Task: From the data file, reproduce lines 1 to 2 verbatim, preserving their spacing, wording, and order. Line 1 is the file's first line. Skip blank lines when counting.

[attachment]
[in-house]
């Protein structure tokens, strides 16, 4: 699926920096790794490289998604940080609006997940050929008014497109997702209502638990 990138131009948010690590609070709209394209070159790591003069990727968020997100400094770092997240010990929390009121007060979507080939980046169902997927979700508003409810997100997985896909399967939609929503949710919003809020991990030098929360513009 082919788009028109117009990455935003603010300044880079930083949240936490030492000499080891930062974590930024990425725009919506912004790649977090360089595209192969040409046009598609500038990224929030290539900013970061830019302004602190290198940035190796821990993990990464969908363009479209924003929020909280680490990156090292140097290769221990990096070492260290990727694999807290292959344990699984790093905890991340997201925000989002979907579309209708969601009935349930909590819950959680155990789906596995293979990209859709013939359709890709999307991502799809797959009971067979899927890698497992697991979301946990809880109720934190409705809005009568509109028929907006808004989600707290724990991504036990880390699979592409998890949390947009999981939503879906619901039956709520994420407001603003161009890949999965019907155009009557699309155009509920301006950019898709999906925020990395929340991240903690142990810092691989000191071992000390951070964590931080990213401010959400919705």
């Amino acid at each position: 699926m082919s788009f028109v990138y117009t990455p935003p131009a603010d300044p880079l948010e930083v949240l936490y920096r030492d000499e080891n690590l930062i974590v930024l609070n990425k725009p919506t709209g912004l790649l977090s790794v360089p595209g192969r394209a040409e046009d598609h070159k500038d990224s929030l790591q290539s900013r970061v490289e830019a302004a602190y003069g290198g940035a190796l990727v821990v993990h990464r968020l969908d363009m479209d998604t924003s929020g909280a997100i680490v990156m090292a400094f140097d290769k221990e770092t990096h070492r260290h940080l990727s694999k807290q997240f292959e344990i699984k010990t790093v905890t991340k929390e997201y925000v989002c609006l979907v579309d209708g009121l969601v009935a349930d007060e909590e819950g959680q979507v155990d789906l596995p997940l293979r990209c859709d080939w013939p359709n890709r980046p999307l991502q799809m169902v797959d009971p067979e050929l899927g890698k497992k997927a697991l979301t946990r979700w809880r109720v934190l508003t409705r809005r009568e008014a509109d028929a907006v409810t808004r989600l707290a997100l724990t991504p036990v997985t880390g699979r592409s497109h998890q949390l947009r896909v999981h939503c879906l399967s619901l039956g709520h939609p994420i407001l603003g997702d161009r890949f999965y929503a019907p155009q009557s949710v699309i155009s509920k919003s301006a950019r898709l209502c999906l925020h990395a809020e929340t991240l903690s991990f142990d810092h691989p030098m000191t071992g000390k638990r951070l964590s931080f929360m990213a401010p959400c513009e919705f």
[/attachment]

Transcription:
[in-house]
């Protein structure tokens, strides 16, 4: 699926920096790794490289998604940080609006997940050929008014497109997702209502638990 990138131009948010690590609070709209394209070159790591003069990727968020997100400094770092997240010990929390009121007060979507080939980046169902997927979700508003409810997100997985896909399967939609929503949710919003809020991990030098929360513009 082919788009028109117009990455935003603010300044880079930083949240936490030492000499080891930062974590930024990425725009919506912004790649977090360089595209192969040409046009598609500038990224929030290539900013970061830019302004602190290198940035190796821990993990990464969908363009479209924003929020909280680490990156090292140097290769221990990096070492260290990727694999807290292959344990699984790093905890991340997201925000989002979907579309209708969601009935349930909590819950959680155990789906596995293979990209859709013939359709890709999307991502799809797959009971067979899927890698497992697991979301946990809880109720934190409705809005009568509109028929907006808004989600707290724990991504036990880390699979592409998890949390947009999981939503879906619901039956709520994420407001603003161009890949999965019907155009009557699309155009509920301006950019898709999906925020990395929340991240903690142990810092691989000191071992000390951070964590931080990213401010959400919705």